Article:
If Spinoza is to successfully make the case that there is one and only one substance, it is necessary that he foreclose the possibility of substances being individuated by their modes. In order to demonstrate that substances cannot be individuated by their modes or affections, he appeals to propositions he has already demonstrated. Thus, Spinoza appeals to 1p1 where he believes he has established that “substance, by nature, is prior to its affections.” If, Spinoza argues, substance is by nature prior to its affections, then it follows that we must disregard any reference to affections when thinking substance. For if, as 1d3 claims, substance is that which is in and through itself, and modes are that which are in and through another (i.e., substance insofar as qualities or affections only exist, as Aristotle observed so long ago, in a substance), it follows that we must set affections aside when thinking the “substanceness” of a substance. Were we to individuate substance through affections, the argument runs, then we would be thinking substance in and through another rather than in and through itself.
Consequently, insofar as affections cannot, according to Spinoza, individuate a substance, we are back to the first argument where, when thinking the “substanceness” of a substance, we can only appeal to attributes or what a particular substance is. And, if this is the case, two substances share the same attribute, and this is the sole means by which two substances are distinguished from one another, it follows that the supposed two substances must necessarily be the same substance if they share the same attribute. It is this line of reasoning that will establish that substance cannot be produced by another substance and therefore that it must be self-caused or exist necessarily, and that substance must necessarily be infinite. If substance cannot be produced by another substance, then this is because in order for one thing to produce another thing, the two things must share something in common. Yet if two substances share something in common (i.e., the same attribute), then they must be the same substance (in the sense of numerical identity). Likewise, if substance must necessarily be infinite, then this is because substance could only be finite (1d2) if it were limited by another substance of the same nature or attribute. But if it is limited by a substance of the same nature or attribute, then it is necessarily the same substance (again in the sense of numerical identity). Yet if that’s the case, then the substance cannot be limited and is, therefore, infinite.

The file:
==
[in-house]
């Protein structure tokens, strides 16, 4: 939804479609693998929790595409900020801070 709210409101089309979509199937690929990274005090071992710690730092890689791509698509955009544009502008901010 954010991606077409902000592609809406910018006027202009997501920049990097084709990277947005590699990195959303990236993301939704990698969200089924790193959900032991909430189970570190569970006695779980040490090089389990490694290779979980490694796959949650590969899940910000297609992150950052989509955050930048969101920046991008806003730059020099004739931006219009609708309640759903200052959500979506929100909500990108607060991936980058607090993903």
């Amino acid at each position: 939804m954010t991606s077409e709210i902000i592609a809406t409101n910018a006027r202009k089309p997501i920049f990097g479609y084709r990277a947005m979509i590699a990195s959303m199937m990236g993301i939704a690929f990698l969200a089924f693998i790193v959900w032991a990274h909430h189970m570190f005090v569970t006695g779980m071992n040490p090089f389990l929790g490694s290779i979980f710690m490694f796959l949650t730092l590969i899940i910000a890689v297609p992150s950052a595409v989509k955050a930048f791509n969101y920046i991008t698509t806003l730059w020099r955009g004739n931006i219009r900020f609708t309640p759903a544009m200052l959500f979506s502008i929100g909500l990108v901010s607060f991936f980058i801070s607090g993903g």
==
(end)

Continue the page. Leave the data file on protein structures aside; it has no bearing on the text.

Spinoza’s argument is convincing within the syntax of his own definitions and axioms; however, this plausibility only lasts so long as we quickly gloss over the question of just what it would mean to disregard the affections of a substance so as to think the substance itself. Suppose I strip my friend Melanie of all her affections or qualities. In striving to think Melanie as a substance, I ignore all of her physical properties, her quirks of thought, her personal history, her mannerisms, her love of okra, etc., so as to think this hypothetical “Melanie-substance” in and through herself. What am I left with at the end of this exercise? Absolutely nothing!. In other words, a substance subtracted from all of its affections turns out to be nothing but a formless void. One might claim that we’re left with a sort of formless blob, but even this wouldn’t be the case for a blob still has a shape or determinations. A substance subtracted from all its affections is a substance lacking in any and all determinations and is therefore nothing at all. One will object that this is not the case. Substances, the argument will run, are determined in and through their attributes, which therefore contain determinations. However, again, we run into the same problem: Is an attribute such as extension thinkable independent of all spatial determinations (modes)? Again, the thought of space without any spatial things turns out to be the thought of nothing or the absence of all determination. The conclusion then would be that the idea of an affectionless substance– such as Spinoza evokes in 1p5 –is an incoherent idea that functions as a sleight of hand, rather than a genuine concept.